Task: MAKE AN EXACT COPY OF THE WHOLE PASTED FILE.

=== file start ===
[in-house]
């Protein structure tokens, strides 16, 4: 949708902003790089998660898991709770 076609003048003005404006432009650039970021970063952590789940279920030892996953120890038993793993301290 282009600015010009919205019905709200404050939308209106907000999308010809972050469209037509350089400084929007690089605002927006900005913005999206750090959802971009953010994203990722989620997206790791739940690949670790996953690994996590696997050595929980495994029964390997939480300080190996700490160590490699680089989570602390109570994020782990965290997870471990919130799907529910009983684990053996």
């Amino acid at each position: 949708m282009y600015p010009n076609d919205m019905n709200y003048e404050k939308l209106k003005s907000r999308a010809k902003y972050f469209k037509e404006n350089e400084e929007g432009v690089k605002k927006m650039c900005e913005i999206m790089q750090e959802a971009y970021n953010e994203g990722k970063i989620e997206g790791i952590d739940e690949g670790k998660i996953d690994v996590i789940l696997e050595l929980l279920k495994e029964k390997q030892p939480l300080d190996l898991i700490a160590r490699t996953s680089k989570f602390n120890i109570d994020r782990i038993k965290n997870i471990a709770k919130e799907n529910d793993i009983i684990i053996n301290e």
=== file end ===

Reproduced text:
[in-house]
């Protein structure tokens, strides 16, 4: 949708902003790089998660898991709770 076609003048003005404006432009650039970021970063952590789940279920030892996953120890038993793993301290 282009600015010009919205019905709200404050939308209106907000999308010809972050469209037509350089400084929007690089605002927006900005913005999206750090959802971009953010994203990722989620997206790791739940690949670790996953690994996590696997050595929980495994029964390997939480300080190996700490160590490699680089989570602390109570994020782990965290997870471990919130799907529910009983684990053996």
């Amino acid at each position: 949708m282009y600015p010009n076609d919205m019905n709200y003048e404050k939308l209106k003005s907000r999308a010809k902003y972050f469209k037509e404006n350089e400084e929007g432009v690089k605002k927006m650039c900005e913005i999206m790089q750090e959802a971009y970021n953010e994203g990722k970063i989620e997206g790791i952590d739940e690949g670790k998660i996953d690994v996590i789940l696997e050595l929980l279920k495994e029964k390997q030892p939480l300080d190996l898991i700490a160590r490699t996953s680089k989570f602390n120890i109570d994020r782990i038993k965290n997870i471990a709770k919130e799907n529910d793993i009983i684990i053996n301290e």